I am going to value Target (NYSE:TGT). In order to give my expert opinion, I surely have to make a careful assessment and be as accurate as possible. Even at this stage, when I have not started to evaluate anything, the bias issue has to be raised, even if I am aware of it and want to fight against it.
There are many valuation methods among which are included popular metrics that have little use because they look only to the past. And an assessment - to have merit - has to be objective and build up a credible future forecast. It is not easy to be unbiased here because there is a natural tendency to consider the future as a mere continuation of the past.
It is best to start and see where are the difficulties along the way. As it is the future trend that interests me, it is essential to consider the Target's potential long-term development and if it's moving in the right direction. Currently, there are those who say that the model of physical stores is outdated and has no basis for a sustainable future. Even in this particular industry it is believed that the Amazon (NASDAQ:AMZN) model is the next course line. My immediate response would be that there is room for everyone. But is there really? And what about the danger to see Target's margins withering to a fragile market position in a long-term agony with its business on a sustained fall? Therefore, I will carefully analyze whether the threat is real.
The role of the internet is increasingly important and Target is taking the necessary steps to have in the future all its stores with a fully integrated online system. Conversely, it is the intention of Amazon and other online retail players who started this business on the internet to complement it with physical stores. Communication with customers will become the cornerstone of business success. For now, Target's digital channel sales increased 22% representing 3.4% of total sales.
In assessing Target I will calculate EPS and see which is the most appropriate multiple. This will only serve as an evaluation check. By company's guidance expected EPS is $4.56 on average for full-year 2016. As the company states, the new $5 billion share buyback program will be completed in 2017. Let's suppose that with the indicated amount Target will buyback ~71,500,000 shares at an average price of $70 per share - accounting for 12.4% of the outstanding shares. All other things equal - and with no growth - we arrive at EPS of $5.20 for full-year 2017. If we take P/E of 13 (way lower than peers) we arrive at a price of ~$67.60.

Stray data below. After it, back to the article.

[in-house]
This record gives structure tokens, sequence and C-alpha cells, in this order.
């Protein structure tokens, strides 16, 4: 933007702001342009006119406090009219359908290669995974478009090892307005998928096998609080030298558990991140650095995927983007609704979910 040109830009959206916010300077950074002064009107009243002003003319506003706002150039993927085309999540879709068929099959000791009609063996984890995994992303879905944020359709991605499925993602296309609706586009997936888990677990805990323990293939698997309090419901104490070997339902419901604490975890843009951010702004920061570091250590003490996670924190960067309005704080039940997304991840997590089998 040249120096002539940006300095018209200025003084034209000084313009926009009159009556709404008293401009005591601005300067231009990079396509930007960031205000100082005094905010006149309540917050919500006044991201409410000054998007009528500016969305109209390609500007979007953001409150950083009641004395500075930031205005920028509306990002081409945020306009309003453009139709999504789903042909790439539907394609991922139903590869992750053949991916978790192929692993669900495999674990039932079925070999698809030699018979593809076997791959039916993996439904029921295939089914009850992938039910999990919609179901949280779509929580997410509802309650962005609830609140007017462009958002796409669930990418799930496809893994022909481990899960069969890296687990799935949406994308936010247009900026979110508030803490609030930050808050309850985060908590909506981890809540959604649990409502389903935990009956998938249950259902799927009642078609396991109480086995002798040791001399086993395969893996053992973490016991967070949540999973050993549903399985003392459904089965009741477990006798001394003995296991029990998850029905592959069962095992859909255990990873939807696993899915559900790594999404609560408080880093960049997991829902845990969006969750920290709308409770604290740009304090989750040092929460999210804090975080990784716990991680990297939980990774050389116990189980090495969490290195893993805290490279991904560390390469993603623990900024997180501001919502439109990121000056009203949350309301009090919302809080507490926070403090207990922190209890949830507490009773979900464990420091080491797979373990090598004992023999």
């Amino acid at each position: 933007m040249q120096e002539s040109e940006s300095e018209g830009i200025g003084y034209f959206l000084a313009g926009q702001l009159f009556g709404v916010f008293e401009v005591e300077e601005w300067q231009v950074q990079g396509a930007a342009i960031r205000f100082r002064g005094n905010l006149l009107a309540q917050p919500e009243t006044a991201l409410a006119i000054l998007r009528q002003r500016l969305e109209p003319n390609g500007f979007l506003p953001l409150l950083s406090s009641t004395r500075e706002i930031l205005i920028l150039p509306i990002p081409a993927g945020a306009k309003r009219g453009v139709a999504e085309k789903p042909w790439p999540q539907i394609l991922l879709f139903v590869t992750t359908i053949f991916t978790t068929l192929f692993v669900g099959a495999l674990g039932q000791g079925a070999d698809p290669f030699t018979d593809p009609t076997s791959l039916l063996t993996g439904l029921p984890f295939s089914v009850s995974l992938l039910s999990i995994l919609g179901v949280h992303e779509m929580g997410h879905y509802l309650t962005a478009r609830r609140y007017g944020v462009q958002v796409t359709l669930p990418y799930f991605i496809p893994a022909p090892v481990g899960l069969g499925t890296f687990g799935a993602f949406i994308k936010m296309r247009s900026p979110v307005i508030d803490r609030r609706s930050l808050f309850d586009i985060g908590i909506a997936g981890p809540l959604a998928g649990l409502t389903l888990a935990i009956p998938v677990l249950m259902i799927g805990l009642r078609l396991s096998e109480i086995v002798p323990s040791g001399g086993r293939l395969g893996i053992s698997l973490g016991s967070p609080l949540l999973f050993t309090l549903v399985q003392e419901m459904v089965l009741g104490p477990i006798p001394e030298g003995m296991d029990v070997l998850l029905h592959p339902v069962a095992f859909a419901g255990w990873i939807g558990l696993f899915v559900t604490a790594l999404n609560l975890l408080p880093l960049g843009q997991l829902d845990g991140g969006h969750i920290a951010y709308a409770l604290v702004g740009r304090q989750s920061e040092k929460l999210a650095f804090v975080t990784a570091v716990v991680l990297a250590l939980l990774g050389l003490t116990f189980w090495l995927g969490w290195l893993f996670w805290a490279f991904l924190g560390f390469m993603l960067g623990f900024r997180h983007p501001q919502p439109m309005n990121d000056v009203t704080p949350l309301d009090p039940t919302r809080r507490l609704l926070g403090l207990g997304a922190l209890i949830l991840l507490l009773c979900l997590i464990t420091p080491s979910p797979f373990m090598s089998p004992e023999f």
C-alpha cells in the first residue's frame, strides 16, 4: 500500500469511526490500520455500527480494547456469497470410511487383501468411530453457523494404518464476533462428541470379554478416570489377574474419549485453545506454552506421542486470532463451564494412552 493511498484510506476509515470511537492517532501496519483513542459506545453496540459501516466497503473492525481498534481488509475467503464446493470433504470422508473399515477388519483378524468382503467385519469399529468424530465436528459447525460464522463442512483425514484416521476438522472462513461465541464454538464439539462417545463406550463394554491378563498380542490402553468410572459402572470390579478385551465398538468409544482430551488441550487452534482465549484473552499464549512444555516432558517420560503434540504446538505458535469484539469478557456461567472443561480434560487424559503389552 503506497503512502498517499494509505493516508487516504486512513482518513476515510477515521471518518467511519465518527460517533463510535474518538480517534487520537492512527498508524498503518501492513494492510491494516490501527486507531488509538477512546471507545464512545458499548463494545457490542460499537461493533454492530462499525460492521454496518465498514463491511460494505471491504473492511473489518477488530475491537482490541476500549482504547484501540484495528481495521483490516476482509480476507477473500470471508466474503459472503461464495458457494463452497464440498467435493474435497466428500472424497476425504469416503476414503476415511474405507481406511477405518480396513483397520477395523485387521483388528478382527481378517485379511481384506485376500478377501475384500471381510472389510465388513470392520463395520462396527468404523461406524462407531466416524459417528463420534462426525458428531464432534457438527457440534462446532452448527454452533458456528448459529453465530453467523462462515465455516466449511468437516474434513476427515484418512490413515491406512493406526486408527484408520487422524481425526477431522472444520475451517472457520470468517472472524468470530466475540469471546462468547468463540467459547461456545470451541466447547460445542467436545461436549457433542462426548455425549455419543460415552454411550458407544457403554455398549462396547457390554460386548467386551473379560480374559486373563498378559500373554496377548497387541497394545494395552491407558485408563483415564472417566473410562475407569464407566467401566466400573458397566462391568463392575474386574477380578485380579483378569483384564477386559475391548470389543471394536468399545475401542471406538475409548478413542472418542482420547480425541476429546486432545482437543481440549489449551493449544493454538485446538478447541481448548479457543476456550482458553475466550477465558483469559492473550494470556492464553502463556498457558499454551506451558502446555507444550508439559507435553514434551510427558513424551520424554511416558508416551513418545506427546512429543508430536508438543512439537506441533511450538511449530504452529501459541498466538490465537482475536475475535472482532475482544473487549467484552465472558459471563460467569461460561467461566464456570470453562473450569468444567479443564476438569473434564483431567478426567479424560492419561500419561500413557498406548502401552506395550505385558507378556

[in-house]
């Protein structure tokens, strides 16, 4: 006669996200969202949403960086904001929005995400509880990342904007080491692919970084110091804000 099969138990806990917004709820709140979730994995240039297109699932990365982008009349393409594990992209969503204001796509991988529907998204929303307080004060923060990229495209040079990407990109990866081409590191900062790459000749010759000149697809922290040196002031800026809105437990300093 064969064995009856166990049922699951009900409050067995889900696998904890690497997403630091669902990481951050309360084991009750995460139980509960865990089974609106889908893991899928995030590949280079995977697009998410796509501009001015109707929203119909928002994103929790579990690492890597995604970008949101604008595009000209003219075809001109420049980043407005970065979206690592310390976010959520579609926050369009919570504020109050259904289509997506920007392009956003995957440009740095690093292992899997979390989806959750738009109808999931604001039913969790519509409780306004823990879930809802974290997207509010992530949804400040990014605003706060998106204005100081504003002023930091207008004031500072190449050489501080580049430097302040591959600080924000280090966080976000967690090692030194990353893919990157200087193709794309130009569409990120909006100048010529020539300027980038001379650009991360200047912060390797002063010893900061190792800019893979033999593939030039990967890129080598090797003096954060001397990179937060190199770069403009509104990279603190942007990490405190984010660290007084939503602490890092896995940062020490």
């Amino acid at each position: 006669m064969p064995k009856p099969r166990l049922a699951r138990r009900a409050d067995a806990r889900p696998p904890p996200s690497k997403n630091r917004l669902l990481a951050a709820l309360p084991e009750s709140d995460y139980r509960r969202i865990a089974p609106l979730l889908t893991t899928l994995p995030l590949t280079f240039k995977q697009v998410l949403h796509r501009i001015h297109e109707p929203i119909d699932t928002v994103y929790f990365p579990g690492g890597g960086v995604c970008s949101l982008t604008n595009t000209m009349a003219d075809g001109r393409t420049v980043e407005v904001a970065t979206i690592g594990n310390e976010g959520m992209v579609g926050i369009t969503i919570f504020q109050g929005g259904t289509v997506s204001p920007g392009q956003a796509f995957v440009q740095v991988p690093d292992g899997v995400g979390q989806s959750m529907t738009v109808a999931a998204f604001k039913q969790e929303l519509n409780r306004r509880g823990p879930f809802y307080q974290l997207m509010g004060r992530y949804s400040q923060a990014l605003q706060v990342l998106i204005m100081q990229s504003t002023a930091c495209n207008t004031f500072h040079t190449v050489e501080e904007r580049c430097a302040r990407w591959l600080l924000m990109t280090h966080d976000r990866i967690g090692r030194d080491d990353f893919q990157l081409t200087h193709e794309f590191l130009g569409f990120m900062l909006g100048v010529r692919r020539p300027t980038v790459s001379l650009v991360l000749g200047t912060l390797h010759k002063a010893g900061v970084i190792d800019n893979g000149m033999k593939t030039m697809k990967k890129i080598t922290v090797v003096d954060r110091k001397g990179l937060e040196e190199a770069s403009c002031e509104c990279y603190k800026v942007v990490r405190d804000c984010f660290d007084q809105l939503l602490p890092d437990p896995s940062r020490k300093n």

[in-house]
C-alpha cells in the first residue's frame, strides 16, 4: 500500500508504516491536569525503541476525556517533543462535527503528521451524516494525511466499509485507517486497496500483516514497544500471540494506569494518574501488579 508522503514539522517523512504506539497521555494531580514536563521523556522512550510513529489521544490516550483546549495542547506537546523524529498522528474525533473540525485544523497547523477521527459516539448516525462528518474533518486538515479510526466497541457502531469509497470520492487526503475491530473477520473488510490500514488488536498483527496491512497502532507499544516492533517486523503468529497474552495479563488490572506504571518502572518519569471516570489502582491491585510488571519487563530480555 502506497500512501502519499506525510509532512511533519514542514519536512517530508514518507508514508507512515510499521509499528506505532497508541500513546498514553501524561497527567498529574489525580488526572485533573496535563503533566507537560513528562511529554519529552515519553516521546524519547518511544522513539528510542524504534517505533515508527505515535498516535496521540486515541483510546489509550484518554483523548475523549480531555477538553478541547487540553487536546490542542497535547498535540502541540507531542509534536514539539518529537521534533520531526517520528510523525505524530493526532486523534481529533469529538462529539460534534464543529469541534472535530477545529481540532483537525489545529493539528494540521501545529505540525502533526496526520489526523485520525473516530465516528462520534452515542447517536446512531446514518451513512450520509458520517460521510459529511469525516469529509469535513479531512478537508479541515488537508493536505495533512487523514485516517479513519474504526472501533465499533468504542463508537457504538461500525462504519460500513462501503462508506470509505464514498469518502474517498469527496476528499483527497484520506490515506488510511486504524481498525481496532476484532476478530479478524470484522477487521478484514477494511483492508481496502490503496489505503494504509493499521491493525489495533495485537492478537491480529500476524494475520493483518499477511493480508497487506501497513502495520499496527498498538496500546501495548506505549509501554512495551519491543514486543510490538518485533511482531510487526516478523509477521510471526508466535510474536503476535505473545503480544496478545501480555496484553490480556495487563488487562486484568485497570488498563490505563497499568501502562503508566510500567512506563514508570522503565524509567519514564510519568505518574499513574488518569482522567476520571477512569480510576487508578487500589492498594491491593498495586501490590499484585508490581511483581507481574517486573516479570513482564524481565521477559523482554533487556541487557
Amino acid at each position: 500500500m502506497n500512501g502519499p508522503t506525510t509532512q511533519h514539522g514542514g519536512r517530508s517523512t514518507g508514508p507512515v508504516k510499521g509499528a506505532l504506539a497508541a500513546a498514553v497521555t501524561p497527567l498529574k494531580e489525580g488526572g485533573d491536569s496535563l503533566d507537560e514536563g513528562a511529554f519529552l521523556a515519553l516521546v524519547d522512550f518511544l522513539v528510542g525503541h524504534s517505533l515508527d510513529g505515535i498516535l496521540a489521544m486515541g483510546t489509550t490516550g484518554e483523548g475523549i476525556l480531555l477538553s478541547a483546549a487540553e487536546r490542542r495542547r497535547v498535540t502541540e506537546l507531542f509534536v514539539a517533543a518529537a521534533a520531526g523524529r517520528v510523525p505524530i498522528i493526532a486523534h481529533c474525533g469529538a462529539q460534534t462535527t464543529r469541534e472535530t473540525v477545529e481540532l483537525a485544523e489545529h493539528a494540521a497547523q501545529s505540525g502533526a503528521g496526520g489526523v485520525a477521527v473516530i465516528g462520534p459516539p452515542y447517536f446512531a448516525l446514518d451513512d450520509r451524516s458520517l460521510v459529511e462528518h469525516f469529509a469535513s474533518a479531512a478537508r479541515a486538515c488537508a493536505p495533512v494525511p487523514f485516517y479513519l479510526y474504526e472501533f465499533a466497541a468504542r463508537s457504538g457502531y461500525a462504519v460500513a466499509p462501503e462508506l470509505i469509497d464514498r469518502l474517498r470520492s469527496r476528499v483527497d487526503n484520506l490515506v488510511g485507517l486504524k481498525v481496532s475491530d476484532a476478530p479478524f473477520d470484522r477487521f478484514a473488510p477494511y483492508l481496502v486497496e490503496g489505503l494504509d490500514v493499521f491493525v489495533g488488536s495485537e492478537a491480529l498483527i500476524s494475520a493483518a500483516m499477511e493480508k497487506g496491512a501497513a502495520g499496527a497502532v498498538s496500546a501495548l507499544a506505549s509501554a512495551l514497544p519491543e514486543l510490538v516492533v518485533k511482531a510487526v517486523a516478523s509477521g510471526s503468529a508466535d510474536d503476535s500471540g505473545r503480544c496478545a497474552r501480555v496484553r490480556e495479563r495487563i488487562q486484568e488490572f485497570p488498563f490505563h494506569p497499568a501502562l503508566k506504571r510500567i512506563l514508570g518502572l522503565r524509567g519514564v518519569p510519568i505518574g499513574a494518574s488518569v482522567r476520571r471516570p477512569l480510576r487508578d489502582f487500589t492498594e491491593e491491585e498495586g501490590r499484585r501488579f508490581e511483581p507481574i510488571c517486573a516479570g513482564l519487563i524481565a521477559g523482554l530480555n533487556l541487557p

To calculate the intrinsic value we may use a basic discounted cash flow (DCF) analysis with conservative assumptions:
- Adjusted FCF at 1% CAGR reaching ~$3.15B in 5 years
- A 20x multiple against FCF in 5 years gives Terminal Value
- WACC (Discount Rate): 8%
- Cash minus debt: -$11.23B
Thus, with a total market value of ~$44B and supposing that there will be a lower number of fully diluted shares outstanding in late 2017 (~503M), we arrive at a value of $87.40 per share.
With a reasonable margin of safety (~$87 against current price of ~$67), the company shows relevant upside potential for 2017. It has to be noted that the annual growth rate considered (1%) is very conservative. It is far from analysts expectations (6%) but much closer to the company's 2016 guidance of -2% to 0%. On the other hand, if we don't consider the 2017 buyback we arrive at a value of only $76.50 for 2016.
Charts courtesy of StockCharts.com
Note: The chart is in semi-logarithmic scale
Just for a technical note, let's see the 5-year weekly chart above. Two points may be highlighted:
1. The company is on a clear uptrend with some volatility;
2. The support/resistance at $67 is extremely relevant and affects share price movements as it's happening now.
It seems that Target is trading below its fair value. In fact, even with no growth the company has significant earnings and generates strong cash flow. Target is also working to meet the challenge of modern times where online sales and customer satisfaction are crucial issues. With a strong dividend yield of 3.55% - the dividend has been increased every year since 1971 - and a management team quick to change course when necessary investors should feel that Target is battling consistently for its future.
Disclosure: I/we have no positions in any stocks mentioned, and no plans to initiate any positions within the next 72 hours.
I wrote this article myself, and it expresses my own opinions. I am not receiving compensation for it (other than from Seeking Alpha). I have no business relationship with any company whose stock is mentioned in this article.
Additional disclosure: The author of this article is not an investment adviser and gives only his personal view and opinion, never making any investment advice or recommendation to buy or sell specific securities. Investors in financial assets must do so at their own responsibility and with due caution as they involve a significant degree of risk. Before investing in financial assets, investors should do their own research and consult a professional investment adviser.